Susan Staed (who clerks for her husband, State Representative Art Staed) commented that she has never known Dunkel "to play political games or be deceptive. She was asked a few weeks ago if she were retiring and responded no. Perhaps she changed her mind. I've heard that the drawn-out education funding fiasco last year has caused others to reconsider running." Dunkel told a journalist that she consulted with Hancock about finding another candidate. He passed away on January 31.
No question, the way school funding played out last year influenced some of the recent retirements. Some Republicans who are stepping down had spoken out publicly on that issue or were rumored to be unhappy. They managed to give their constituents plenty of warning that their House seats would be open.
Ryan Dierks, a Democrat from the Dubuque area, speculated,
this could have been a strategy planned by more than just [Dunkel]. There are at least 2 strong republican candidates that have been waiting for her [to] retire. I wouldn't doubt that this was a coordinated plan to try and box them out with the short notice decision. I do know that as recent[ly] as last fall she told one of this candidates that she was running for reelection.
How does a last-minute retirement box out a potentially strong Republican candidate in House district 57? On the contrary, if no one files for the GOP nomination by tomorrow afternoon, local Republicans will be able to take their time, recruit a good candidate, and nominate that person at a special convention. In contrast, Democrats will be stuck with Stecher. He may prove to be an outstanding candidate (in which case he would have had no trouble defeating a primary opponent), or he may be a flop (in which case an open process would have served the party well, in addition to being more fair).
SECOND UPDATE: Have heard from an additional source that rumors about Dunkel's retirement have circulated for months. Someone who was interested in recruiting a woman candidate for the seat (if it would be open) asked Dunkel about it within the past few weeks and reportedly was told she was running for re-election.
John Deeth reminded me that Jeff Kaufmann announced his retirement a week before the 2012 filing deadline, not as late as I recalled. Struyk played this game twice--first to screw over his former Democratic colleagues when he switched his party registration to re-file as a Republican in 2004, then in 2010 when Mary Ann Hanusa filed at the last minute for the seat few people knew Struyk was leaving open.
Meanwhile, State Representative Deborah Berry announced today that she is retiring from Iowa House district 62, Cristinia Crippes reported for the Waterloo-Cedar Falls Courier. Also today, Ras Smith filed to run in the Democratic primary to represent this district. Nothing against Smith, who seems like a good guy and strongly committed to education and community service. But others should have had more time to consider running for Berry's seat. House district 62 has more than three times as many registered Democrats as Republicans, so the winner of the June primary will be the next state representative.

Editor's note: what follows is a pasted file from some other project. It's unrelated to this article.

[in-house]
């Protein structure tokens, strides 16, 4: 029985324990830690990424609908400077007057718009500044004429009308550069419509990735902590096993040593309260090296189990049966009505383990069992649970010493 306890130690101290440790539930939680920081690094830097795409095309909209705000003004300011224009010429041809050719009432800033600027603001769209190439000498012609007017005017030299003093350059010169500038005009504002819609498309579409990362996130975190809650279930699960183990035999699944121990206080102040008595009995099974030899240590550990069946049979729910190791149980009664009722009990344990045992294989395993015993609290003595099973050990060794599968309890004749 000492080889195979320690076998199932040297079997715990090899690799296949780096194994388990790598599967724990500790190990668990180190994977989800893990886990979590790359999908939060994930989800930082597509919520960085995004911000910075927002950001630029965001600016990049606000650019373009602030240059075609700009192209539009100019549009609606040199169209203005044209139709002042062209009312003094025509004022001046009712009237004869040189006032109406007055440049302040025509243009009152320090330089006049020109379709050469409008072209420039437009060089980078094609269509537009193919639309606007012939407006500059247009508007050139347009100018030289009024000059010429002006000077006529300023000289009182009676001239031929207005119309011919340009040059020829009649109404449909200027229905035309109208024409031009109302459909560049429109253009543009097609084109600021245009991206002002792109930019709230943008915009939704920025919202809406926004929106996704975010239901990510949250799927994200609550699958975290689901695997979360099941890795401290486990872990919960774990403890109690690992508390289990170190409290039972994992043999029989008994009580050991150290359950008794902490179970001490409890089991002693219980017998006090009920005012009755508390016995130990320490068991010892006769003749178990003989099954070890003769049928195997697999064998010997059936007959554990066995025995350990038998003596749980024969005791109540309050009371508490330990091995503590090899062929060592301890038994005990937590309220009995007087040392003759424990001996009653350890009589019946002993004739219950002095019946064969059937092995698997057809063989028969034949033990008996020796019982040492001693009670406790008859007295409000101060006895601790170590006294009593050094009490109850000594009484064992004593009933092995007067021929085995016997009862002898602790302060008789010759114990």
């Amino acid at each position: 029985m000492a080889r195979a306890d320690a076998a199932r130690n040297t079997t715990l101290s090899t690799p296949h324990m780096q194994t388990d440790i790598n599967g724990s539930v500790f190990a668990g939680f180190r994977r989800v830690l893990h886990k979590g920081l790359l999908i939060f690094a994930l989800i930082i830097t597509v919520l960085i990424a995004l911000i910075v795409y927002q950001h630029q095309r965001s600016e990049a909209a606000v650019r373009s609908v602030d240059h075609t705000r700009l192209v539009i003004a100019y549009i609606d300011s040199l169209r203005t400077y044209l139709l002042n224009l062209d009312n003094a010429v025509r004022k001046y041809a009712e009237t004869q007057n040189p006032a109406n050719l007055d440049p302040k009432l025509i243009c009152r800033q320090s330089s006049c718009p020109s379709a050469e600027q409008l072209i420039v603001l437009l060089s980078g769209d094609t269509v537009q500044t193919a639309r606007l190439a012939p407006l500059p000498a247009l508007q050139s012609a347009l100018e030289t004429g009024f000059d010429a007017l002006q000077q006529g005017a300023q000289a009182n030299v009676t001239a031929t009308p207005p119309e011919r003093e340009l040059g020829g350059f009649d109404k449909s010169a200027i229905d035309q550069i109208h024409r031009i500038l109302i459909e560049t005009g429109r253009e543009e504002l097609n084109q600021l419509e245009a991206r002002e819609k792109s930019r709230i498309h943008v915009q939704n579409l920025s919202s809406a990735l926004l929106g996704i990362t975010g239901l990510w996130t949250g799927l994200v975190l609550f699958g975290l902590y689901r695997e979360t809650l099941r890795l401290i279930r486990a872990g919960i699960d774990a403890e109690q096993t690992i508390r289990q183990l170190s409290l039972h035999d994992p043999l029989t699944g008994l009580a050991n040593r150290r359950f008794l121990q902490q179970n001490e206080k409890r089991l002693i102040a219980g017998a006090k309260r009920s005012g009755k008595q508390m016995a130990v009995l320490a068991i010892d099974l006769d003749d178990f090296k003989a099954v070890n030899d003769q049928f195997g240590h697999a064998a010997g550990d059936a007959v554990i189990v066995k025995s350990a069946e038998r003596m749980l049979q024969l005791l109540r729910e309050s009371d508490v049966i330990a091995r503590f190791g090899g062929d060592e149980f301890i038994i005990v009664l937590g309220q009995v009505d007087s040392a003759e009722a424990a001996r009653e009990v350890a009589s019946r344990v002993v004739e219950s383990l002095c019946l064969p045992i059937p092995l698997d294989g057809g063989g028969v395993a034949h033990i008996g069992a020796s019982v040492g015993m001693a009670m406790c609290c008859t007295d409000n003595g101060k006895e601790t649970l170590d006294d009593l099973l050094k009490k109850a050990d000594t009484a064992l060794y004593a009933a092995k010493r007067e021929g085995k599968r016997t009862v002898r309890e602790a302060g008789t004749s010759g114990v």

THIRD UPDATE: State Representative Abby Finkenauer's latest Facebook status update points to a deep cultural problem within the Iowa House Democratic caucus.
Today, it was announced that the fabulous Rep. Deb Berry would not be seeking re-election which made us all sad as she leaves a big hole (Rep. Berry was one of the first to actually ask me to run for office!), but we did get to meet her friend and newest Democratic Candidate for her seat, Ras Smith a 28 year old dedicated to the Waterloo community who is bringing along energy and ideas for Iowa's future. Rep. Hall, Rep. Bennett and myself were thrilled to meet Ras plus his wife Amelia today and welcome him to the team! Get excited Iowa Democrats! We have the energy and drive to keep up the fight for progress. Welcome, Ras! — with Liz Bennett and Chris Hall at Iowa State Capitol.
Hall was first elected to the House in 2010. Bennett and Finkenauer were first elected in 2014. Both had many months to plan their campaigns for open seats (Bennett in the district Tyler Olson vacated to run for governor, Finkenauer in the district Pat Murphy vacated to run for Congress).
When three young House members "welcome" a hand-picked candidate "to the team," the message to outsiders is, "This is our club. We don't care whether the process was fair, we're happy with whomever our colleague picked to replace her."
Finkenauer, Hall, and Bennett strongly object to my reading of this Facebook post. From their perspective, they were just being polite to Smith, as they would welcome any Democratic candidate for an Iowa House seat. Regardless of their intentions, I would not recommend celebrating the transfer of a state legislative seat in this manner, and I doubt Finkenauer, Hall, and Bennett would view the issue this way if their own political ambitions had been frustrated by a similar deal.
Deeth notes that Nebraska law sets an earlier filing deadline for incumbents than for other candidates, "Presumably to deter late retirement smooth handoff scenarios." I would wholeheartedly support a similar rule for Iowa.